Will the Growing Wave of LGBT Seniors Get Services and Protection?
The primary benefit of LGBT visibility is the consequent ability to demand services, equal rights and protections at the local, state and federal levels. That may sound obvious, but older LGBT people who have spent most of their lives closeted and fearful about losing community support and safety if they came out, will welcome the good news delivered at the White House LGBT Conference on Aging held at the University of Miami on May 7. The demographics of invisibility are being replaced by increasingly accurate counts of the growing number of LGBT seniors living among us, including many who live alone and would face unique and life-threatening challenges if not for the government initiatives outlined at the conference.
In her welcoming remarks, Florida U.S. Representative Debbie Wasserman Schultz invoked the adage "If you can't see it, you can't be it" in her encouraging prediction that we may look forward to better times for LGBT seniors in which health care providers, nursing home staff, medical personnel, home visitation professionals, social workers and retirement community managers will not be allowed ignorance or insensitivity about their senior LGBT clients. She promised to work to "ensure that all of our seniors in south Florida can age with dignity, security and peace of mind."
In his keynote address, Raphael Bostic, assistant secretary for policy, development & research, U.S. Department of Housing and Urban Development (HUD), spoke about housing as a healthcare issue, saying, "The two are strongly related and it is surprising that HUD has kept LGBT data only for the past two years. There has truly been a sea change of how LGBT issues are talked about in DC. This administration has appointed more out LGBT people than all other administrations combined. Now we have a wave of LGBT elders coming into our communities and we need to be ready for them."
Nadine Smith, executive director of Equality Florida, spoke about her agency's preparation for that huge wave of LGBT seniors in Florida. "In October/November of this year, we will release a handbook that will contain comprehensive policy, goals and expectations for helping LGBT seniors, and provide detailed information for that group and for those preparing for their senior years."
Bostic and Smith appear ready to catch the wave, but what about the State of Florida? Jim Crochet, state LGBT ombudsman with the Florida Long Term Care Ombudsman Program, repeatedly stated his willingness and readiness to be responsive. He was on the "Community Perspectives" panel with Mark Ketchum, executive director of SunServe, who welcomed Crochet's remarks but expressed concern about how long it might take federal funds to reach the targeted LGBT seniors in Broward County if those funds have to pass through Tallahassee.
Ketcham said, "The federal pots of money for these initiatives don't yet exist, but when they do, we already have a model that works well for their distribution: it would good, for example, if 5 percent of Older Americans Act funds were targeted to the LGBT community and it would be great if those funds were dispersed on the county or local level rather than on the state level using the Ryan White Title 1 and Title 2 models where Title 1 funds went to the largest local entity-counties in Florida-and Title 2 funds went through the State to smaller communities. To reach the goals of the funds rapidly and efficiently, local control is better than State control."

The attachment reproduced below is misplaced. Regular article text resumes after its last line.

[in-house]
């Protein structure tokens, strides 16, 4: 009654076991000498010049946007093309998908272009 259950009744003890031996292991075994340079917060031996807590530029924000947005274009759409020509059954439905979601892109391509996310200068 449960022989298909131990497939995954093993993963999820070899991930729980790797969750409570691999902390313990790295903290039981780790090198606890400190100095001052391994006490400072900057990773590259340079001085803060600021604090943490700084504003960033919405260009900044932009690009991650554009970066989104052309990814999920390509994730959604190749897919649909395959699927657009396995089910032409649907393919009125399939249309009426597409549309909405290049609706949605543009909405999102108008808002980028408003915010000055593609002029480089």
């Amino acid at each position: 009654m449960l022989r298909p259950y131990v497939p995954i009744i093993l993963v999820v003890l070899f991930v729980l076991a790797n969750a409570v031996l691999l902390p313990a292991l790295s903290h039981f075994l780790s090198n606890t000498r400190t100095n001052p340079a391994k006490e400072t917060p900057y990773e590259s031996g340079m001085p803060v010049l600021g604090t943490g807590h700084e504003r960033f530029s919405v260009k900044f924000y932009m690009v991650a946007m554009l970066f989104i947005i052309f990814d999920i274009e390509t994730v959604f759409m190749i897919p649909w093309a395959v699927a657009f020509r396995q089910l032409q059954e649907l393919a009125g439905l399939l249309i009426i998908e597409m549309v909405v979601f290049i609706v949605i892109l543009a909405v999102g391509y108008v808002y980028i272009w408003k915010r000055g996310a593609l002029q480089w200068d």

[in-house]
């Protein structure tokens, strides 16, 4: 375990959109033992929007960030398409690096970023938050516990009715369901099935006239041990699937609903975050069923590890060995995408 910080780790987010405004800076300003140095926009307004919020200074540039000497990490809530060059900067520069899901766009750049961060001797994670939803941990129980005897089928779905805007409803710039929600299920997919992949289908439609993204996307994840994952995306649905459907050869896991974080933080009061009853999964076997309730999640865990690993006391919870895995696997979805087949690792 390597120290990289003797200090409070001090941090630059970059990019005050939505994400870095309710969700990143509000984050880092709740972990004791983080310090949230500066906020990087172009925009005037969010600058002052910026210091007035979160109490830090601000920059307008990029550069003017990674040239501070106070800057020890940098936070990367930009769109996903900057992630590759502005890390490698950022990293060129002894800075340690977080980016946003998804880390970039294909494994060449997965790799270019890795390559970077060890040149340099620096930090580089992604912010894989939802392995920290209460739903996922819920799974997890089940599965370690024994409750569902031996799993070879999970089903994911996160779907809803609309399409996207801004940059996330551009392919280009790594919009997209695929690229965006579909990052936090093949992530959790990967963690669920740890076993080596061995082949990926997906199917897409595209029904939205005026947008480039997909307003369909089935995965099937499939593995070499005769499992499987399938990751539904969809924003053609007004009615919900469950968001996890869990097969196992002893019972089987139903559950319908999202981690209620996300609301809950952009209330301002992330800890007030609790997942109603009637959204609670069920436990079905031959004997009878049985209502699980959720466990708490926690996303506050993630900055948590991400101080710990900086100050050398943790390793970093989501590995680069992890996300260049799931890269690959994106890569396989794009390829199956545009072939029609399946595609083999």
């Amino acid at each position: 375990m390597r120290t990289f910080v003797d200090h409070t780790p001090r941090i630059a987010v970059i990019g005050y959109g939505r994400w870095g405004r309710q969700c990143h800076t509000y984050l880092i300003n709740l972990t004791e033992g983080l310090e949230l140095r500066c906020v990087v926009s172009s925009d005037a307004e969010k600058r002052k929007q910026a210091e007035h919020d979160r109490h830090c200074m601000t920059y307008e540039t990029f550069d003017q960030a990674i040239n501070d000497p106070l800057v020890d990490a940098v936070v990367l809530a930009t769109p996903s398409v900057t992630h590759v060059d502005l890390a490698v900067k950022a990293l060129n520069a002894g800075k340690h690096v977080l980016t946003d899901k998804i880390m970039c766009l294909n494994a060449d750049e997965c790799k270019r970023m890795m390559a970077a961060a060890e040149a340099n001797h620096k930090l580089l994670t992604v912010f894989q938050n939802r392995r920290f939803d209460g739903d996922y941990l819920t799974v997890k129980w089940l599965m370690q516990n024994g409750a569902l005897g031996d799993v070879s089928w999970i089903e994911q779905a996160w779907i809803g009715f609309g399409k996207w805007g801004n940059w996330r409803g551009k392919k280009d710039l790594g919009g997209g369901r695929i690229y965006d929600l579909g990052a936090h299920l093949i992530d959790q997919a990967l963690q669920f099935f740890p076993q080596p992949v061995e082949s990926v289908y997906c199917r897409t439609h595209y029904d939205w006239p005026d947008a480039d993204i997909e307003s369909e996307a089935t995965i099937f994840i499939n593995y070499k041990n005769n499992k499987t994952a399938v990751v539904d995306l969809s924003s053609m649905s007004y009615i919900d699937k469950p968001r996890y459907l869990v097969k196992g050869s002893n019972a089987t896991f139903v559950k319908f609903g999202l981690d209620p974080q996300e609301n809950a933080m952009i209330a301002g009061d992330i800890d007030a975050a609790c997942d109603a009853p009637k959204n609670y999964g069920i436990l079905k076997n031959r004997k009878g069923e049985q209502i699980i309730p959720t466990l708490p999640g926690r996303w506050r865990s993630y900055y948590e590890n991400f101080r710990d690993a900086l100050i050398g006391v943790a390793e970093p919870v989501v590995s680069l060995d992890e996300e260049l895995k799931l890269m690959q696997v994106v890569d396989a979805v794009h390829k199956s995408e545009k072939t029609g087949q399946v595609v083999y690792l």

Also on the panel was Karen Fredriksen-Goldsen, PhD, Professor and Director, Institute for Multigenerational Health, University of Washington, who delivered the significant results of a study, The Health Report: Disparities and Resilience among Lesbian, Gay, Bisexual, and Transgender Older Adults, which is available at http://CaringAndAging.org, and was funded in part by the National Institutes of Heath and the National Institute on Aging.
Across the nation 2,560 diverse LGBT adults ranging from 50 to 95-years-old participated in this study. The results showed that LGBT older adults are resilient with: 89 percent feeling positive about belonging to their LGBT communities; 91 percent engaging regularly in wellness activities; 82 percent engaging in moderate physical activities; 38 percent attending spiritual or religious activities at least once a month; and 41 percent of transgender older adults and 41 percent of bisexual men having served in the military.
The health disparities revealed were: LGBT older adults have higher rates of disability and mental distress than heterosexuals of similar age; lesbians and bisexual older women have higher rates of cardiovascular disease and obesity compared with heterosexual older women; and that gay and bisexual older men are more likely than heterosexual older men to experience poor physical health and to live alone. Additionally 82 percent of the participants in the study had been vFictimized at least once in their lives, and 13 percent had been denied healthcare or provided with inferior healthcare. While 31 percent experience depression, 53 percent report loneliness, 27 percent have experienced the death of a partner, 30 percent do not have a will, 36 percent do not have a durable power of attorney and 14 percent of gay and bisexual male participants are living with HIV.
The conference presenters stressed the need and benefits to reaching out to LGBT senior neighbors who may be hesitant about self-identification as LGBT. With the number of LGBT seniors and their needs growing rapidly, the conference presenters expressed optimism about future funding and increased willingness and ability to deliver the specifically tailored services and protections required by LGBT seniors.